Economic growth rates in the 1990s compared favourably with those of other top industrial countries. Manufacturing’s contribution to gross domestic product (GDP) has declined to about one-fifth of the total, with services providing the source of greatest growth. The United Kingdom’s chief trading ties shifted from its former empire to other members of the EU, which came to account for more than half its trade in tangible goods. The United States remained a major investment and trading partner, and Japan also became a significant investor in local production. American and Japanese companies have often chosen the United Kingdom as their European base. In addition, other fast-developing East Asian countries with export-oriented economies included the United Kingdom’s open market among their important outlets.
Resources and power
The United Kingdom has relatively limited supplies of economically valuable mineral resources. The once-important extraction of iron ore has dwindled to almost nothing. Other important metals that are mined include tin, which supplies about half the domestic demand, and zinc. There are adequate supplies of non-metallic minerals, including sand and gravel, limestone, dolomite, chalk, slate, barite, talc, clay and clay shale, kaolin (China clay), ball clay, fuller’s earth, celestine, and gypsum. Sand, gravel, limestone, and other crushed rocks are quarried for use in construction.
The United Kingdom has relatively large energy resources including oil, natural gas, and coal. Coal, the fuel once vital to the British economy, has continued to decrease in importance. Compared with its peak year of 1913, when more than one million workers produced more than 300 million tons, current output has fallen by more than four-fifths, with an even greater reduction in the labour force. Power stations are the major customers for coal, but, with growth in the use of other fuels and the increasing closing of pits that have become uneconomical to operate, the industry remains under considerable pressure.
The discovery of oil in the North Sea and the apportionment of its area to surrounding countries led to the rapid development of oil exploitation, and the United Kingdom became virtually self-sufficient in oil and even an exporter. With an average output of nearly three million barrels per day at the beginning of the 21st century, the country was one of the world’s largest producers. The balance of payments has benefited considerably from oil revenues, and a substantial proportion has been invested abroad to offset diminishing oil income in the future. Proven reserves were estimated at around 700 million tons in the late 1990s.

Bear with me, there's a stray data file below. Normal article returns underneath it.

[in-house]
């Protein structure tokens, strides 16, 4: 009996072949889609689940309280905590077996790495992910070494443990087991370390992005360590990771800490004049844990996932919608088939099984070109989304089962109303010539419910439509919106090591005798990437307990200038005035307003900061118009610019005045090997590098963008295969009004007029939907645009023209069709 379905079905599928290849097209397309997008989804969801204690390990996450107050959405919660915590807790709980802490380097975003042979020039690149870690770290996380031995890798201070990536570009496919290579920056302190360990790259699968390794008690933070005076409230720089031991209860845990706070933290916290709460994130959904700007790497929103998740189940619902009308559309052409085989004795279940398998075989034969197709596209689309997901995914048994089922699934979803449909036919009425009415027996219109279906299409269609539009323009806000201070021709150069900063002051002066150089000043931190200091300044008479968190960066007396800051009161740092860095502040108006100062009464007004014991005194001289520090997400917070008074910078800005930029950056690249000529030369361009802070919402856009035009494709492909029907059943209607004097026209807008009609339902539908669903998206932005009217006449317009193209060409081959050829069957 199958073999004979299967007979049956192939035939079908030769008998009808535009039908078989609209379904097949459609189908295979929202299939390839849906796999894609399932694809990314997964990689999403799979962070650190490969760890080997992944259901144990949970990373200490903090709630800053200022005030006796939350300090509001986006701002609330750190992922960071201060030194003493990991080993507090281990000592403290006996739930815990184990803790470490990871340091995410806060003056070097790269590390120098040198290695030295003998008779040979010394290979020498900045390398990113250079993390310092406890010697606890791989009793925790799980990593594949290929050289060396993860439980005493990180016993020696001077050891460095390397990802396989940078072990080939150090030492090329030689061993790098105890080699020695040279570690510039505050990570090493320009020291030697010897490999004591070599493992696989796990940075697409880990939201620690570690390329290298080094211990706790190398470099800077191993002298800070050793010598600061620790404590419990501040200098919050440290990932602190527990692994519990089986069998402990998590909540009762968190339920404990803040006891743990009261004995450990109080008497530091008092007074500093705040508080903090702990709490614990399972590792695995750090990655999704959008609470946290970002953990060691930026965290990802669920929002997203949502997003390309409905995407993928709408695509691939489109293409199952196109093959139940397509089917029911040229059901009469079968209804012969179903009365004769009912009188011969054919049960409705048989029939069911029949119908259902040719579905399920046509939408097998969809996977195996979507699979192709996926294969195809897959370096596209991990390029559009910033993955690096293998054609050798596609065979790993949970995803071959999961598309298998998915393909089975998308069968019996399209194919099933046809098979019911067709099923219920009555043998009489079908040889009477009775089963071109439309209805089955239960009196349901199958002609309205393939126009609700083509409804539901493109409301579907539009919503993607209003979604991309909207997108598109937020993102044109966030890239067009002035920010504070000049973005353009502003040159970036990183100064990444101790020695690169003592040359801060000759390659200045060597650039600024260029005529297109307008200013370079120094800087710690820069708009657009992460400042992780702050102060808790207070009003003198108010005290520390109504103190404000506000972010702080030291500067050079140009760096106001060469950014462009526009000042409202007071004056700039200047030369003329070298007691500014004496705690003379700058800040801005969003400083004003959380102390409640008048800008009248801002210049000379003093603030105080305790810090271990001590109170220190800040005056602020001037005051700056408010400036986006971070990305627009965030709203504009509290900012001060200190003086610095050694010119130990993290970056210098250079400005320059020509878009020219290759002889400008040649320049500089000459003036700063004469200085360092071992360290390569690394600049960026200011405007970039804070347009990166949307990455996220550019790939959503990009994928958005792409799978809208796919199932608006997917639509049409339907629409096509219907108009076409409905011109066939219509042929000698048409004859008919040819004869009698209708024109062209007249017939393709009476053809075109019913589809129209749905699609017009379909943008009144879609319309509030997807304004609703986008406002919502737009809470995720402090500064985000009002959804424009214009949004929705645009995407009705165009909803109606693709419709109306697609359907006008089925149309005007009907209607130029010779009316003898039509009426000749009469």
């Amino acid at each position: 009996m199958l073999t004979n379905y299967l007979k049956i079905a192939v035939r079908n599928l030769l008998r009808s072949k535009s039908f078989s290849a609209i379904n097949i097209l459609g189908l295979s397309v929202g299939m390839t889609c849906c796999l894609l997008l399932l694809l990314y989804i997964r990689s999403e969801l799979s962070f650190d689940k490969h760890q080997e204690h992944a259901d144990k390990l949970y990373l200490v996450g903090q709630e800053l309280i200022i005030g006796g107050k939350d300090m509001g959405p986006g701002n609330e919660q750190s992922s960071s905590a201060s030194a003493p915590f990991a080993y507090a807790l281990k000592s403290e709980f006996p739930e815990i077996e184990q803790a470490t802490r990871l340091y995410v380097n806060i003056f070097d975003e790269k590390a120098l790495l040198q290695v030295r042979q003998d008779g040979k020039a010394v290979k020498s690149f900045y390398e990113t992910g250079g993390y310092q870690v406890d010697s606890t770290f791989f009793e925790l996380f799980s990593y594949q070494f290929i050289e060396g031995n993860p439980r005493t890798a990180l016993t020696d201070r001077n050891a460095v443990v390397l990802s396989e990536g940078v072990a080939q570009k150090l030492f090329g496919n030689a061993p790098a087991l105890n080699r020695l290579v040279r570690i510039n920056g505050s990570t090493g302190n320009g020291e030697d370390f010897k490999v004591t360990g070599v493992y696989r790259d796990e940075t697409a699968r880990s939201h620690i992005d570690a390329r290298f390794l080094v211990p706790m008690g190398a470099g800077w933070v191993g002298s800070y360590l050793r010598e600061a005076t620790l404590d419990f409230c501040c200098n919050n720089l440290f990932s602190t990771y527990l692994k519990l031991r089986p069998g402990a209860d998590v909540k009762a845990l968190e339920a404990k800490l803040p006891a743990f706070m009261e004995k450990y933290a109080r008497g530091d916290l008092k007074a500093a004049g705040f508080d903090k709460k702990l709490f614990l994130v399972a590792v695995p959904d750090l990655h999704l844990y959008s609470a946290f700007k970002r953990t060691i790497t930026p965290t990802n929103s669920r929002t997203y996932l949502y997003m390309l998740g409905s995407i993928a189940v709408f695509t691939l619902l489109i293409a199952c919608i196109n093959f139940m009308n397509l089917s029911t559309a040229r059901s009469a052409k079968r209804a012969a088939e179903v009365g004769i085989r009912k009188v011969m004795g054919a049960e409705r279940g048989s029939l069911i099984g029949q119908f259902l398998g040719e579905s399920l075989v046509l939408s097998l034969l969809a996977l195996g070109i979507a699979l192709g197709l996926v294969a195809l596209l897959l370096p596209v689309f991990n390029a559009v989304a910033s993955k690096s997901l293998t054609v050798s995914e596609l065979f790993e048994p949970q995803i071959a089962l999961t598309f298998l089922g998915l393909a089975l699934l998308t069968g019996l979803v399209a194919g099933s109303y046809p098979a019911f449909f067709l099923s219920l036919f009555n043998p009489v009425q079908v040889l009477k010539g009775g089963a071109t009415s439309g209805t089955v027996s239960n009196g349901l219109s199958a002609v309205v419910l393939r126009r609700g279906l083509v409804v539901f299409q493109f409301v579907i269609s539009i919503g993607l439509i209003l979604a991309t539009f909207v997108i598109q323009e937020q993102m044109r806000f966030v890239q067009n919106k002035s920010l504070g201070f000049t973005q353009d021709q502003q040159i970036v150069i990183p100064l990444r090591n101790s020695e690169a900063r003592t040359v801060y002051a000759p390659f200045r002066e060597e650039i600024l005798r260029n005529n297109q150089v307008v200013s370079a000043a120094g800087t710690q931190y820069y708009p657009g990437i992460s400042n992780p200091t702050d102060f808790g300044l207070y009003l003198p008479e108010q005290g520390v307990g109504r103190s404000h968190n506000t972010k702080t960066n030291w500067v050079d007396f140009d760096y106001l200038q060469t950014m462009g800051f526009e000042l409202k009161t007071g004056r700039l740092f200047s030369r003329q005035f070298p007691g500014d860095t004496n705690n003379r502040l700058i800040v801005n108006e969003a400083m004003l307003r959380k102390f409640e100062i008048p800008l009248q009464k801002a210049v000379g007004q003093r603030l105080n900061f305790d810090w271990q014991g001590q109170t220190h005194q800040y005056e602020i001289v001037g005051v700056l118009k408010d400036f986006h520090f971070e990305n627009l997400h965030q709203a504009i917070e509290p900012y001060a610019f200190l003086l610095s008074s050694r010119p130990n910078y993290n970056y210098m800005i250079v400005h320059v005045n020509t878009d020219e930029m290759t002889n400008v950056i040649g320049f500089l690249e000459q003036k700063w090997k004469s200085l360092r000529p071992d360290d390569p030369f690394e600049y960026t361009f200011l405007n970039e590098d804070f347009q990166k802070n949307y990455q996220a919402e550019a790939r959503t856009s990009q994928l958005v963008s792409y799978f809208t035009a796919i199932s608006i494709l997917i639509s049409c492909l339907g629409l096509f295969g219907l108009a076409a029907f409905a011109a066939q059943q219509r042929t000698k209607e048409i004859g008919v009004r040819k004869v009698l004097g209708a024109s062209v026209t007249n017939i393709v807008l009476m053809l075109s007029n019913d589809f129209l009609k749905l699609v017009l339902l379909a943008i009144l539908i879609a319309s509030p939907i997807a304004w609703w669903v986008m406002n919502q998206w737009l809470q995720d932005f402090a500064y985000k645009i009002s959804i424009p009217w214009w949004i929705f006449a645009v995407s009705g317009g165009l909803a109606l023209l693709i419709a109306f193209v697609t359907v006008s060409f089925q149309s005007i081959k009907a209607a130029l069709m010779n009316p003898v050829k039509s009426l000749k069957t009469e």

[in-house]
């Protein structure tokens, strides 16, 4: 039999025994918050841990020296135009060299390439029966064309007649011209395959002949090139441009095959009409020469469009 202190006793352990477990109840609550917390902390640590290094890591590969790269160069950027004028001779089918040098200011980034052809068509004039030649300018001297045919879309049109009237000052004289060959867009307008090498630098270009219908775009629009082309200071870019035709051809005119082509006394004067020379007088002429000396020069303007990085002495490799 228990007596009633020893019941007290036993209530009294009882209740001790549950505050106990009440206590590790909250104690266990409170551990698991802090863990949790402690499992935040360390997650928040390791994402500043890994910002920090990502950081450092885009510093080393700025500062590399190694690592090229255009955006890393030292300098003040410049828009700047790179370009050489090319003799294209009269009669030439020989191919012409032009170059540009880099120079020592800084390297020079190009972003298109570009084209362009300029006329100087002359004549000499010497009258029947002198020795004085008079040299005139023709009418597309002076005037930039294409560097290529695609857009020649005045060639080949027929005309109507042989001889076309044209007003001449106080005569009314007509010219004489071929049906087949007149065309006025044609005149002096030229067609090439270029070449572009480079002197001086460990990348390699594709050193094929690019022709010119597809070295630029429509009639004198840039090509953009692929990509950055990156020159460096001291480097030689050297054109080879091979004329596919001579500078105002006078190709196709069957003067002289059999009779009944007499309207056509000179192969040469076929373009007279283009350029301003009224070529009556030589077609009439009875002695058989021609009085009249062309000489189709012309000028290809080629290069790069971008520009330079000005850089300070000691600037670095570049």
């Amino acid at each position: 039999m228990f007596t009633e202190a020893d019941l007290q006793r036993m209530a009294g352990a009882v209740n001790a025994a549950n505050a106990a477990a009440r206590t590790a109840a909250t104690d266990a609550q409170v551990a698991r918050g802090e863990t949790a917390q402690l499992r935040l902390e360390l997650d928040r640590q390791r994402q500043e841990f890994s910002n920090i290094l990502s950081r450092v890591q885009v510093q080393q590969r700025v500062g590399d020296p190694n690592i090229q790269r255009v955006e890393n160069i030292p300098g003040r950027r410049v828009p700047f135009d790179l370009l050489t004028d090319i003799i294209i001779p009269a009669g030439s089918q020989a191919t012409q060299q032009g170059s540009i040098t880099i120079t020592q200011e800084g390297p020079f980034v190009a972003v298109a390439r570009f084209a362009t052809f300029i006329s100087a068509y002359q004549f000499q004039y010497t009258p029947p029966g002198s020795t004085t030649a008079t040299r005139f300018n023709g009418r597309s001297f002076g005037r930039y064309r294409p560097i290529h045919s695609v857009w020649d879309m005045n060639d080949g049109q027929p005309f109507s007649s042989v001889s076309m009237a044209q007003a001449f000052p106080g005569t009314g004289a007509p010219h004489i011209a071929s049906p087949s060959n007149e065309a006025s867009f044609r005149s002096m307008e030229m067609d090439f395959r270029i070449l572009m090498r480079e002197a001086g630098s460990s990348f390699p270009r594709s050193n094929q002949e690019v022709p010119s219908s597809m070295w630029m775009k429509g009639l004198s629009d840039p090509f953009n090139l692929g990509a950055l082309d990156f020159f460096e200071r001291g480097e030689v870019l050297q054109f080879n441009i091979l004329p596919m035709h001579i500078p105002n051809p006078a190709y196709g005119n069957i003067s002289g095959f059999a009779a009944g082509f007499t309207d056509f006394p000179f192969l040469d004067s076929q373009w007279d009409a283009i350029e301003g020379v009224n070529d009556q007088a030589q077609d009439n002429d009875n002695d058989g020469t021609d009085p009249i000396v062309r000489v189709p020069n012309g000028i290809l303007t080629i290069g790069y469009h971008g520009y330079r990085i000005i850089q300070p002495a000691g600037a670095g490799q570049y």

Self-sufficiency in oil and natural gas and the decline of coal mining has transformed Britain’s energy sector. Nuclear fuel has slightly expanded its contribution to electricity generation, and hydroelectric power contributes a small proportion (mainly in Scotland), but conventional steam power stations provide most of the country’s electricity.
The United Kingdom’s cultural traditions are reflective of the country’s heterogeneity and its central importance in world affairs over the past several centuries. Each constituent part of the United Kingdom—England, Scotland, Wales, and Northern Ireland—maintains its own unique customs, traditions, cuisine, and festivals. Moreover, as Britain’s empire spanned the globe, it became a focal point of immigration, especially after the independence of its colonies, from its colonial possessions. As a result, immigrants from all corners of the world have entered the United Kingdom and settled throughout the country, leaving indelible imprints on British culture. Thus, at the beginning of the 21st century, age-old English, Irish, Scottish, and Welsh customs stood alongside the rich traditions of Afro-Caribbean, Asian, and Muslim immigrants, placing the United Kingdom among the world’s most cosmopolitan and diverse countries.